Exempting charities from the insurance premium tax would be "challenging", the Treasury has told MPs.
At the Autumn Statement last month, the government said the rate of IPT would increase to 12 per cent in June, which would mean the rate had doubled in only 18 months. IPT is a tax on general insurance premiums, such as home, car and travel insurance, and many charities, especially those with property, are affected.
Last week, in response to a written question from the Conservative MP Fiona Bruce about whether the Treasury would assess the feasibility of exempting charities from IPT, Jane Ellison, Financial Secretary to the Treasury, said that an exemption would be difficult to implement.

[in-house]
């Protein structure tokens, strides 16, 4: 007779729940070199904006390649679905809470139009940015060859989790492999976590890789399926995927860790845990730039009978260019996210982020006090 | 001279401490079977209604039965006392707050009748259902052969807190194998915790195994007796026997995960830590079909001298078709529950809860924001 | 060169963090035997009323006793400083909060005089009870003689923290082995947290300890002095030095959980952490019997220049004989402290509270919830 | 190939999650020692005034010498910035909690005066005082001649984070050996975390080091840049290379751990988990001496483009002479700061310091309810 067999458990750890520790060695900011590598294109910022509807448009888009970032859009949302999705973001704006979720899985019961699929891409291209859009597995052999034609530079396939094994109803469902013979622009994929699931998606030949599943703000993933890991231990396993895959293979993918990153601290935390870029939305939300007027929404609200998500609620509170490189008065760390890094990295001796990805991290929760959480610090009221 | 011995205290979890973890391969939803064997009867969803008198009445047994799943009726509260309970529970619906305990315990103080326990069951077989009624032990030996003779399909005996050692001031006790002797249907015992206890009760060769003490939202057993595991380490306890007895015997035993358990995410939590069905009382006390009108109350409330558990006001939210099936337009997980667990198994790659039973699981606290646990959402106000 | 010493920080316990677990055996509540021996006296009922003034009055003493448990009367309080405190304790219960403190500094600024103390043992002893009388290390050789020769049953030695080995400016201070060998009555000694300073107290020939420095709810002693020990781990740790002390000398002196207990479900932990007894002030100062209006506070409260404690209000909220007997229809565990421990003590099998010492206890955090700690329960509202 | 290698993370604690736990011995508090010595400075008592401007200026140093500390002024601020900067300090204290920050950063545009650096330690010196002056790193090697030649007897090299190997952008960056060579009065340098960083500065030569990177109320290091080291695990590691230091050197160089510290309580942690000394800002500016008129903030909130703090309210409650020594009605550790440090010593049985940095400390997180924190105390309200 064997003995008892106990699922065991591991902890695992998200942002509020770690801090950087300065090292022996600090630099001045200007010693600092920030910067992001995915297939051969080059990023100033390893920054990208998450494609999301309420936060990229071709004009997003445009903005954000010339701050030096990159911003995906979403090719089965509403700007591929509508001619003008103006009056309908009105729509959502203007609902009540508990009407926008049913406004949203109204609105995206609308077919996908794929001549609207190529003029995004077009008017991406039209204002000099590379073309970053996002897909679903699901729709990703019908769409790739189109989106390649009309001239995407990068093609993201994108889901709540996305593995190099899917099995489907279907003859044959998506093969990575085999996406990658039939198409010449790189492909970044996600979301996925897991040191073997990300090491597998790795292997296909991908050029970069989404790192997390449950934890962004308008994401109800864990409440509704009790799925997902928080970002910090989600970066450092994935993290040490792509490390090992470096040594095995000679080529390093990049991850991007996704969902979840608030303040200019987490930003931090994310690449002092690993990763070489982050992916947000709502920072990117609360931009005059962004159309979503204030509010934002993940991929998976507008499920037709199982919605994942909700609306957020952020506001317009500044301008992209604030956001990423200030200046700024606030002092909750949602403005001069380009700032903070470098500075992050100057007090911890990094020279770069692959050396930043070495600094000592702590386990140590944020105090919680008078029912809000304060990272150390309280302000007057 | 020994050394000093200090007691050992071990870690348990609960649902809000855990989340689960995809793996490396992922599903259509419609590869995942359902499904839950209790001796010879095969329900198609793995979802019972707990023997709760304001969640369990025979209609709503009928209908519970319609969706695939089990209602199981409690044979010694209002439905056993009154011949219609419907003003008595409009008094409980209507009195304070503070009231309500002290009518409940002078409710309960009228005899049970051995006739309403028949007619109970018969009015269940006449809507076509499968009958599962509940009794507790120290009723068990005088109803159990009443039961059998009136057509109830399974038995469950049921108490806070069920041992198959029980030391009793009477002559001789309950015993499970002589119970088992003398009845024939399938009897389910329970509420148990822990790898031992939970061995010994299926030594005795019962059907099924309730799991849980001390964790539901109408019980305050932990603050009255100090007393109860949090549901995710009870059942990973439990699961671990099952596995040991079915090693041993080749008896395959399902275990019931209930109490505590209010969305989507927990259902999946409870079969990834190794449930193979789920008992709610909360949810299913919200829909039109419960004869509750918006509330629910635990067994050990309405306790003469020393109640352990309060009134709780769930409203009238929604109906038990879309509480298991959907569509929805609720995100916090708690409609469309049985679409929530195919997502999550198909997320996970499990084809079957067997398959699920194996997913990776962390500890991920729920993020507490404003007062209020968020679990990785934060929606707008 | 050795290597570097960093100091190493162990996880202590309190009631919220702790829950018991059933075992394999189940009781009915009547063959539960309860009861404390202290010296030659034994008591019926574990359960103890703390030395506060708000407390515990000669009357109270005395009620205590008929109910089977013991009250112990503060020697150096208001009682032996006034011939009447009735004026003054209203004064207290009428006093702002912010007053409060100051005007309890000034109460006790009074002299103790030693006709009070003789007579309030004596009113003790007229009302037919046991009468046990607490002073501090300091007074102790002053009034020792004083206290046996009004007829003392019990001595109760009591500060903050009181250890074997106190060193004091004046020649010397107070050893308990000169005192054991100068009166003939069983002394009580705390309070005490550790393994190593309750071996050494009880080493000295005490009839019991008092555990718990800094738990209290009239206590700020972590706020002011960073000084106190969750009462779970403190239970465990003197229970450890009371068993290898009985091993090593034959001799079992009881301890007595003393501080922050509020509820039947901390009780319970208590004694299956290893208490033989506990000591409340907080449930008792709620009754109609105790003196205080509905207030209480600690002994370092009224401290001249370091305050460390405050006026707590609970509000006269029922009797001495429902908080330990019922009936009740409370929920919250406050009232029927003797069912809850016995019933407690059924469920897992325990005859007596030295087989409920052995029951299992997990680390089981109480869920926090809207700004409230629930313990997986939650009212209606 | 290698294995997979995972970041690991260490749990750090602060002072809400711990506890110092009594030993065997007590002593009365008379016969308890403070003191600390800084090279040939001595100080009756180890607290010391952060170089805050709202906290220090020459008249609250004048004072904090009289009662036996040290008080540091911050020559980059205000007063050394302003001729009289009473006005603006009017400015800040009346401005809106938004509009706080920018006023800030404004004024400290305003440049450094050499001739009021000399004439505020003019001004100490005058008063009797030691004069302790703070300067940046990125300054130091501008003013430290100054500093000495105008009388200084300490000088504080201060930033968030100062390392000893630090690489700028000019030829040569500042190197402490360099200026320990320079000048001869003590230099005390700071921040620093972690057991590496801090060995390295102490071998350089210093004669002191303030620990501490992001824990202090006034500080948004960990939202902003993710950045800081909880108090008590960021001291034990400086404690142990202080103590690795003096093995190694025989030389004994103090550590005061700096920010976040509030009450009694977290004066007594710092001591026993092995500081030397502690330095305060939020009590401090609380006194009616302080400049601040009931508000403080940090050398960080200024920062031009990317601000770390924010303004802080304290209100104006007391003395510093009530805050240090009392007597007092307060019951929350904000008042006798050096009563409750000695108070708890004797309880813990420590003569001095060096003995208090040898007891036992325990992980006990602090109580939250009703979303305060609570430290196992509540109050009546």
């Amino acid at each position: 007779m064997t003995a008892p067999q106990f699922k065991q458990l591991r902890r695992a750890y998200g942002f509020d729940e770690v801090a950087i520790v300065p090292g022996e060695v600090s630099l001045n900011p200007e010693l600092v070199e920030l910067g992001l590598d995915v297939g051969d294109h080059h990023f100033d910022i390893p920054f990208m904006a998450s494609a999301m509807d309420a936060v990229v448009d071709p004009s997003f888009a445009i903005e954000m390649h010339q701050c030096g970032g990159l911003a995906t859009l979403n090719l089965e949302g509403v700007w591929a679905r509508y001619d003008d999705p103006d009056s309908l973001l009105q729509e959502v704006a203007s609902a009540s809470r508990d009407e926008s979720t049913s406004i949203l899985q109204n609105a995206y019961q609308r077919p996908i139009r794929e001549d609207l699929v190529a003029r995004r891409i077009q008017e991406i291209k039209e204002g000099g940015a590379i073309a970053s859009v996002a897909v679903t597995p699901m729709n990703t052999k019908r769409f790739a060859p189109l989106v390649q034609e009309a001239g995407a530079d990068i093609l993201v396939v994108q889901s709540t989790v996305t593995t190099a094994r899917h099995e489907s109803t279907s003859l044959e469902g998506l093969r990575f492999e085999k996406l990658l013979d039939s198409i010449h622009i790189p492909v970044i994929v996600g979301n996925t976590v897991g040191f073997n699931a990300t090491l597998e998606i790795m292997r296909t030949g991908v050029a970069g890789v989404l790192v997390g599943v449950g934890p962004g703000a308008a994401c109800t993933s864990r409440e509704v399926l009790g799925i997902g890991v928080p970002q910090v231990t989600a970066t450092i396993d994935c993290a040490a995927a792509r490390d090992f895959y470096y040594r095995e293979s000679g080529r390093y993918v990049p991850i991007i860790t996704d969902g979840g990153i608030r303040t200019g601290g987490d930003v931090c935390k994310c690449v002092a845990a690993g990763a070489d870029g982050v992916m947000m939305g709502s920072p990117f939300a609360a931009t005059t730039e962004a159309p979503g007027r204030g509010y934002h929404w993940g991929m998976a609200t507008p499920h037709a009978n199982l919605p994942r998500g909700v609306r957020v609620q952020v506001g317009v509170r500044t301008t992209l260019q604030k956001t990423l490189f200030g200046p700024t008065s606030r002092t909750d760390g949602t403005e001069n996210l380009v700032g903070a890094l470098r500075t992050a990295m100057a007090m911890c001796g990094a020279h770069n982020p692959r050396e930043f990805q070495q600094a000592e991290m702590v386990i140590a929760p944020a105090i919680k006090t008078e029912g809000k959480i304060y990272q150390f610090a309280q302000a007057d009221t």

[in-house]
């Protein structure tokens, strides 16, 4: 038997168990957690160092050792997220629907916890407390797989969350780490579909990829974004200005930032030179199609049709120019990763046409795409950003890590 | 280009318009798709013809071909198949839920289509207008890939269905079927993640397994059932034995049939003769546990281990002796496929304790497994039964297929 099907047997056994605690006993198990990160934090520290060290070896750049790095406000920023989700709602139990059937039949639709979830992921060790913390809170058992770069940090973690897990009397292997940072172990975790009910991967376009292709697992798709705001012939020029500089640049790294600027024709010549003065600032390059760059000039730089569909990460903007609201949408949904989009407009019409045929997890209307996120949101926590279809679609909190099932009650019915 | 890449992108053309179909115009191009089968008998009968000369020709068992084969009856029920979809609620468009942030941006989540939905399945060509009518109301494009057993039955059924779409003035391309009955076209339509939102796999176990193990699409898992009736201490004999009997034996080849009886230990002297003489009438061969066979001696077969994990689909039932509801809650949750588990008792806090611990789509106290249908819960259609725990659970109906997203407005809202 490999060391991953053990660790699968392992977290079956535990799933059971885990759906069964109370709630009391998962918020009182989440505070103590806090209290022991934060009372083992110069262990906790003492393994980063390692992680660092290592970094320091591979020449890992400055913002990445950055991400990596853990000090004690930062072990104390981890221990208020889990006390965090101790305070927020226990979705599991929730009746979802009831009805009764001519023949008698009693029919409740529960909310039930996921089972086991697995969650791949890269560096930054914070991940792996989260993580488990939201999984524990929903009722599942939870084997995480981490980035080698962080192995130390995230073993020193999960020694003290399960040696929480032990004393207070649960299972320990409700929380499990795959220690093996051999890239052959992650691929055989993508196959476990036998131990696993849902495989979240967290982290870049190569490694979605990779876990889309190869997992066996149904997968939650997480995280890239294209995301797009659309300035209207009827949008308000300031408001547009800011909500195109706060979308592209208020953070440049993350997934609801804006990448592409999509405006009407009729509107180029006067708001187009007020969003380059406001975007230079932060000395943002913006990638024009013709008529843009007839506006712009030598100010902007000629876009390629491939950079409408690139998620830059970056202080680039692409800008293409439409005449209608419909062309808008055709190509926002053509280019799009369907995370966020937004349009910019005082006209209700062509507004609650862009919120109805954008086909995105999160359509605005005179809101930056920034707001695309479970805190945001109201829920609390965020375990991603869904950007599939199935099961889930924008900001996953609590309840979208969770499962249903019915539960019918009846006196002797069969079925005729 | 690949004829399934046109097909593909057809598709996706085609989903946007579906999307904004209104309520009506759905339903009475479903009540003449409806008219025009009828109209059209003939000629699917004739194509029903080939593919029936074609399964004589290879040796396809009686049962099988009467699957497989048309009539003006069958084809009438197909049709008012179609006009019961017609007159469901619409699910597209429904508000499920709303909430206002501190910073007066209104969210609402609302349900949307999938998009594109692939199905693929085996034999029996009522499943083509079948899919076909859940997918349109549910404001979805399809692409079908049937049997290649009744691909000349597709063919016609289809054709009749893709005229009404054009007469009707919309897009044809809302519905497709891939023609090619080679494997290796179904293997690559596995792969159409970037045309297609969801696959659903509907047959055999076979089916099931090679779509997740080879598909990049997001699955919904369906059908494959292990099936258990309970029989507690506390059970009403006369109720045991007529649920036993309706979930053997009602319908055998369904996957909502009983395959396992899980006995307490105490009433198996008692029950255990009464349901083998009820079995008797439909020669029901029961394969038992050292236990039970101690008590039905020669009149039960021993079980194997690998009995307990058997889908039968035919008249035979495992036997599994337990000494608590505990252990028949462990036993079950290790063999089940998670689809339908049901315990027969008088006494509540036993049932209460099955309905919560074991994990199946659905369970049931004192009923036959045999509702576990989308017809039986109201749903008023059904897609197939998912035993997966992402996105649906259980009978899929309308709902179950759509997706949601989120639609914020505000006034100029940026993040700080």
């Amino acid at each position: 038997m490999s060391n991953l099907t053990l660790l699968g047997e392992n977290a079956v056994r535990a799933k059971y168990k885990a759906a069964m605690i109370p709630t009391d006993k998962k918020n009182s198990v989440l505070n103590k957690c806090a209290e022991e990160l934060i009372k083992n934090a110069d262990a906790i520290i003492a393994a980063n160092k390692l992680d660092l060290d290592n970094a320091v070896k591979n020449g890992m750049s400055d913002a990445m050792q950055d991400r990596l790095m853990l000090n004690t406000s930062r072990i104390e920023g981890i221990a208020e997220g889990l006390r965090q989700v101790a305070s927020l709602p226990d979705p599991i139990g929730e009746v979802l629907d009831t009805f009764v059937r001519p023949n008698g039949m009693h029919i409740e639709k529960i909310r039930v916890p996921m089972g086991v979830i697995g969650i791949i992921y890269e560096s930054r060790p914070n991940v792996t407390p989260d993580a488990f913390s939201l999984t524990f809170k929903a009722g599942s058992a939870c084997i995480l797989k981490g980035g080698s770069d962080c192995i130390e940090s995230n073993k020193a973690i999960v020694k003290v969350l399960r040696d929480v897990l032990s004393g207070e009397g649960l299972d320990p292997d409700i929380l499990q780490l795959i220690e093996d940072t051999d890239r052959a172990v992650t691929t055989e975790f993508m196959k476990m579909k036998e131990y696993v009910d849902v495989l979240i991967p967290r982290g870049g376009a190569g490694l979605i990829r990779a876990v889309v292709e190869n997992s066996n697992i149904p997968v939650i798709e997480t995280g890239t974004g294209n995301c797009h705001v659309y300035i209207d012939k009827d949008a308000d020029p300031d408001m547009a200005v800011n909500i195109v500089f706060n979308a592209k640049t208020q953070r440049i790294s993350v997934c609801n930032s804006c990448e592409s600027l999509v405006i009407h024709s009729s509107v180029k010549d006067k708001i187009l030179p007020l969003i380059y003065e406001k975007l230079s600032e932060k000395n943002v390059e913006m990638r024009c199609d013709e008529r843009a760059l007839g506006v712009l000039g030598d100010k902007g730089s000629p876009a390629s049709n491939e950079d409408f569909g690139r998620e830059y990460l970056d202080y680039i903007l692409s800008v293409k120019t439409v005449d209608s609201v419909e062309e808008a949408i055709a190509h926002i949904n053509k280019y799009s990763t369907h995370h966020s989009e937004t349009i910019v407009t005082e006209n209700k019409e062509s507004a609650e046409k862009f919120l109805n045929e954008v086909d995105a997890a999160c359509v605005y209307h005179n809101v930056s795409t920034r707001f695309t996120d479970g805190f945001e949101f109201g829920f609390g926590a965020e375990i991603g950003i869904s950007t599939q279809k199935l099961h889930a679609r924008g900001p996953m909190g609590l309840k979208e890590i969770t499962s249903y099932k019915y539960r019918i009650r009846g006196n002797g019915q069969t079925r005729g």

Ellison said: "Charities are a vital part of our society and the government continues to support them and their donors, including through tax reliefs worth more than £5bn in 2015/16.
"The government has also made up to £42m a year available for the Listed Places of Worship Grant Scheme and, at Budget 2016, the government announced a further £20m for the First World War Centenary Cathedrals Repairs Fund.
"While all tax policy is kept under review, it would be challenging to implement an exemption for insurance purchased by any specific group."
Several organisations, including the Charity Finance Group and the Charity Tax Group, have campaigned for charities to be exempt from IPT. A petition was launched at the end of 2016 by Simon Hickman, chief executive of the insurance firm Access Insurance, to exclude charities from IPT. The petition has about 1,000 signatories so far.